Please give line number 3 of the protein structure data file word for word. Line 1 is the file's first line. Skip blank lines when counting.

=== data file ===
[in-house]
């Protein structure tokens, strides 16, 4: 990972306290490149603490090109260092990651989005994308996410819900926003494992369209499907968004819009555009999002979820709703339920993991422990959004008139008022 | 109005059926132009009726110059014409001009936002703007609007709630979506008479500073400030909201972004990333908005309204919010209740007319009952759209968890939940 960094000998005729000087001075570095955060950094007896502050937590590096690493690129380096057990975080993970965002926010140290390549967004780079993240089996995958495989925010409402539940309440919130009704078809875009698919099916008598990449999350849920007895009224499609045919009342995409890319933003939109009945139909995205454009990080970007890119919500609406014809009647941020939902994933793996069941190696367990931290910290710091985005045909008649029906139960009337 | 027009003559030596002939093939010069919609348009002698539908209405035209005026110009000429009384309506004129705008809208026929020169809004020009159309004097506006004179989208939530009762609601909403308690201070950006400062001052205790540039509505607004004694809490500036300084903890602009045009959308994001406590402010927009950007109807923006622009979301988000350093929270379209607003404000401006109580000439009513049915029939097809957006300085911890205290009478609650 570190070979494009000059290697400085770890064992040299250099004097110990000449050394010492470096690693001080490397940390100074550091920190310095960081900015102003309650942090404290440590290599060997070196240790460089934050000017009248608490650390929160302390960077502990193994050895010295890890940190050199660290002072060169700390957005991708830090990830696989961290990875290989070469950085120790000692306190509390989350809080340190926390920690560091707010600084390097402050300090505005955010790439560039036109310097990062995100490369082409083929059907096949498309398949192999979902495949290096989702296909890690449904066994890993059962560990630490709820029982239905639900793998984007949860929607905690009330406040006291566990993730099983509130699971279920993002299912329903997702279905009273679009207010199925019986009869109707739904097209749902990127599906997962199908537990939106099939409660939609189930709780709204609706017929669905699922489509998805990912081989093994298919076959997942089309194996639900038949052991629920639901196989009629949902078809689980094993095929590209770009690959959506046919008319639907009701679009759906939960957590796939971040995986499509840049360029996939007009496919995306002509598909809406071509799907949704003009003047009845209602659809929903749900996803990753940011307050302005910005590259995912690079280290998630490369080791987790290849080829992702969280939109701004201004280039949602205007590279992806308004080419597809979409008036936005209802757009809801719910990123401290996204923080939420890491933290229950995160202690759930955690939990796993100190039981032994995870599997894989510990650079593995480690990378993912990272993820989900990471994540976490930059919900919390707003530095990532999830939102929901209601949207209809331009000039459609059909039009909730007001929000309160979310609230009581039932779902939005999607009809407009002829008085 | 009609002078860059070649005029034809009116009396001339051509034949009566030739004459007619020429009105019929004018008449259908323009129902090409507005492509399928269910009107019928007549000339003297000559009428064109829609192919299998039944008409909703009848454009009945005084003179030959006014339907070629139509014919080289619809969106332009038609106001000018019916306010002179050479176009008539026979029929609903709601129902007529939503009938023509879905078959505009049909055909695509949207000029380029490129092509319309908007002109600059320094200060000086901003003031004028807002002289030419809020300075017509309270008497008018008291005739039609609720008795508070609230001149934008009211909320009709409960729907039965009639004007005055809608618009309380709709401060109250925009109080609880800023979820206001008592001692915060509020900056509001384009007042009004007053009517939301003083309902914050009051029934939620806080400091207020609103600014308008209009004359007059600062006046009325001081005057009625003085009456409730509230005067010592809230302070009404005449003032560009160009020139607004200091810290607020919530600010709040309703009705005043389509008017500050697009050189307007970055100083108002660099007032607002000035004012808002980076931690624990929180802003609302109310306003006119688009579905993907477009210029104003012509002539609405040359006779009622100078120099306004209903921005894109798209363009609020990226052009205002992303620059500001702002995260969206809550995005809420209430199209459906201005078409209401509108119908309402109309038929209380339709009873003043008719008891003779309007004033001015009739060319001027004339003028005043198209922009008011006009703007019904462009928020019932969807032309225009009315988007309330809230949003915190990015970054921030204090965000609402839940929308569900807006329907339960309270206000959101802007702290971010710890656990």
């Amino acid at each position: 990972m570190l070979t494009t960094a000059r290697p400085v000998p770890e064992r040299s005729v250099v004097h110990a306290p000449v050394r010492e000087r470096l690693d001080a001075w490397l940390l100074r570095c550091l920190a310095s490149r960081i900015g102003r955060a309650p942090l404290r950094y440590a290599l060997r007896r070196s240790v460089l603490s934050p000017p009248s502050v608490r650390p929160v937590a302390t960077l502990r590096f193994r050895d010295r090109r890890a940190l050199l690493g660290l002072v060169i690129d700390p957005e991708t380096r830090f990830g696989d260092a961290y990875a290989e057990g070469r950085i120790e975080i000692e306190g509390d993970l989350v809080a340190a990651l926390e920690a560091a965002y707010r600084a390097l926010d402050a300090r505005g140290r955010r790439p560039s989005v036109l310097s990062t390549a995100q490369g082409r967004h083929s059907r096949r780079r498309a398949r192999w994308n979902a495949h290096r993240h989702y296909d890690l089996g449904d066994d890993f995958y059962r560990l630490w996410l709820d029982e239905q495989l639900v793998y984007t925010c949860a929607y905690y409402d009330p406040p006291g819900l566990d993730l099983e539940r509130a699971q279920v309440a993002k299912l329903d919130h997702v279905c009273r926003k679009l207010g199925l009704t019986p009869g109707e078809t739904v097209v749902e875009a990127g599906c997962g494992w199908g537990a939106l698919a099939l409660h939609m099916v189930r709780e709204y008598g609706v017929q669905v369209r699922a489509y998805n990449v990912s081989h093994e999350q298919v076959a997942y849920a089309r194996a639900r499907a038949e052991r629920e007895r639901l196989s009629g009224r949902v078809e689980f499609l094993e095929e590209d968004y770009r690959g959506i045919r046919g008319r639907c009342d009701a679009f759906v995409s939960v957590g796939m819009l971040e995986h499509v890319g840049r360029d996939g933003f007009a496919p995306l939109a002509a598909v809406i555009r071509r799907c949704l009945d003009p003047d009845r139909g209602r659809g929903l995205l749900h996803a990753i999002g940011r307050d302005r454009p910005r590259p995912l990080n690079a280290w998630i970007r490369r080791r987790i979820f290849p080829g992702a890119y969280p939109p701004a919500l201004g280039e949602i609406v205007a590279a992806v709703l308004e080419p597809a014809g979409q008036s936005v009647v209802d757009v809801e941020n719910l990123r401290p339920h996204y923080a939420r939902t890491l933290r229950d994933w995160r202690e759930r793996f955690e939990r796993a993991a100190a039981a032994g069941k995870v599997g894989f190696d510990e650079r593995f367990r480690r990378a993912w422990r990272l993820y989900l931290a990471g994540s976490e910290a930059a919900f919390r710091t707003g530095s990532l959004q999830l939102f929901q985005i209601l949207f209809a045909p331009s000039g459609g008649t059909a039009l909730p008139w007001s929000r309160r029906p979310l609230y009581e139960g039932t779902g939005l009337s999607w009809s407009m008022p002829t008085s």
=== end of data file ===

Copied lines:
């Amino acid at each position: 990972m570190l070979t494009t960094a000059r290697p400085v000998p770890e064992r040299s005729v250099v004097h110990a306290p000449v050394r010492e000087r470096l690693d001080a001075w490397l940390l100074r570095c550091l920190a310095s490149r960081i900015g102003r955060a309650p942090l404290r950094y440590a290599l060997r007896r070196s240790v460089l603490s934050p000017p009248s502050v608490r650390p929160v937590a302390t960077l502990r590096f193994r050895d010295r090109r890890a940190l050199l690493g660290l002072v060169i690129d700390p957005e991708t380096r830090f990830g696989d260092a961290y990875a290989e057990g070469r950085i120790e975080i000692e306190g509390d993970l989350v809080a340190a990651l926390e920690a560091a965002y707010r600084a390097l926010d402050a300090r505005g140290r955010r790439p560039s989005v036109l310097s990062t390549a995100q490369g082409r967004h083929s059907r096949r780079r498309a398949r192999w994308n979902a495949h290096r993240h989702y296909d890690l089996g449904d066994d890993f995958y059962r560990l630490w996410l709820d029982e239905q495989l639900v793998y984007t925010c949860a929607y905690y409402d009330p406040p006291g819900l566990d993730l099983e539940r509130a699971q279920v309440a993002k299912l329903d919130h997702v279905c009273r926003k679009l207010g199925l009704t019986p009869g109707e078809t739904v097209v749902e875009a990127g599906c997962g494992w199908g537990a939106l698919a099939l409660h939609m099916v189930r709780e709204y008598g609706v017929q669905v369209r699922a489509y998805n990449v990912s081989h093994e999350q298919v076959a997942y849920a089309r194996a639900r499907a038949e052991r629920e007895r639901l196989s009629g009224r949902v078809e689980f499609l094993e095929e590209d968004y770009r690959g959506i045919r046919g008319r639907c009342d009701a679009f759906v995409s939960v957590g796939m819009l971040e995986h499509v890319g840049r360029d996939g933003f007009a496919p995306l939109a002509a598909v809406i555009r071509r799907c949704l009945d003009p003047d009845r139909g209602r659809g929903l995205l749900h996803a990753i999002g940011r307050d302005r454009p910005r590259p995912l990080n690079a280290w998630i970007r490369r080791r987790i979820f290849p080829g992702a890119y969280p939109p701004a919500l201004g280039e949602i609406v205007a590279a992806v709703l308004e080419p597809a014809g979409q008036s936005v009647v209802d757009v809801e941020n719910l990123r401290p339920h996204y923080a939420r939902t890491l933290r229950d994933w995160r202690e759930r793996f955690e939990r796993a993991a100190a039981a032994g069941k995870v599997g894989f190696d510990e650079r593995f367990r480690r990378a993912w422990r990272l993820y989900l931290a990471g994540s976490e910290a930059a919900f919390r710091t707003g530095s990532l959004q999830l939102f929901q985005i209601l949207f209809a045909p331009s000039g459609g008649t059909a039009l909730p008139w007001s929000r309160r029906p979310l609230y009581e139960g039932t779902g939005l009337s999607w009809s407009m008022p002829t008085s």